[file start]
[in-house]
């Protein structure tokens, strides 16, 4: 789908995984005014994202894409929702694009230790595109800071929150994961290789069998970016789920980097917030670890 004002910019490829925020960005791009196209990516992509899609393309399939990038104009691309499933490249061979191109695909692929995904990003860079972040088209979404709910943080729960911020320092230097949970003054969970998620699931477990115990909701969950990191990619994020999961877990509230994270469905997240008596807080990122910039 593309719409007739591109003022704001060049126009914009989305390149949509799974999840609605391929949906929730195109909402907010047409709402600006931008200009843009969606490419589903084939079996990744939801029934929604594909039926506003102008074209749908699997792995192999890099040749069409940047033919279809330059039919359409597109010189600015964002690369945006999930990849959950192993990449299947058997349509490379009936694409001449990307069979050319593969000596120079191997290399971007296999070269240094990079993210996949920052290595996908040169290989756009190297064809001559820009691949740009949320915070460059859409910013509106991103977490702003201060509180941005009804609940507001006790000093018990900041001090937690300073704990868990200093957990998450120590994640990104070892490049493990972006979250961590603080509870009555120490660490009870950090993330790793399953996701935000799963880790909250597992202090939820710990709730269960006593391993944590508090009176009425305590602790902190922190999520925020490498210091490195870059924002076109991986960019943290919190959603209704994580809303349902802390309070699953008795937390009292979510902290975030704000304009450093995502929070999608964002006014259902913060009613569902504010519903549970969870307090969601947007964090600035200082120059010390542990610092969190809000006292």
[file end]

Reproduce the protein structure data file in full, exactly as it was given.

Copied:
[in-house]
């Protein structure tokens, strides 16, 4: 789908995984005014994202894409929702694009230790595109800071929150994961290789069998970016789920980097917030670890 004002910019490829925020960005791009196209990516992509899609393309399939990038104009691309499933490249061979191109695909692929995904990003860079972040088209979404709910943080729960911020320092230097949970003054969970998620699931477990115990909701969950990191990619994020999961877990509230994270469905997240008596807080990122910039 593309719409007739591109003022704001060049126009914009989305390149949509799974999840609605391929949906929730195109909402907010047409709402600006931008200009843009969606490419589903084939079996990744939801029934929604594909039926506003102008074209749908699997792995192999890099040749069409940047033919279809330059039919359409597109010189600015964002690369945006999930990849959950192993990449299947058997349509490379009936694409001449990307069979050319593969000596120079191997290399971007296999070269240094990079993210996949920052290595996908040169290989756009190297064809001559820009691949740009949320915070460059859409910013509106991103977490702003201060509180941005009804609940507001006790000093018990900041001090937690300073704990868990200093957990998450120590994640990104070892490049493990972006979250961590603080509870009555120490660490009870950090993330790793399953996701935000799963880790909250597992202090939820710990709730269960006593391993944590508090009176009425305590602790902190922190999520925020490498210091490195870059924002076109991986960019943290919190959603209704994580809303349902802390309070699953008795937390009292979510902290975030704000304009450093995502929070999608964002006014259902913060009613569902504010519903549970969870307090969601947007964090600035200082120059010390542990610092969190809000006292």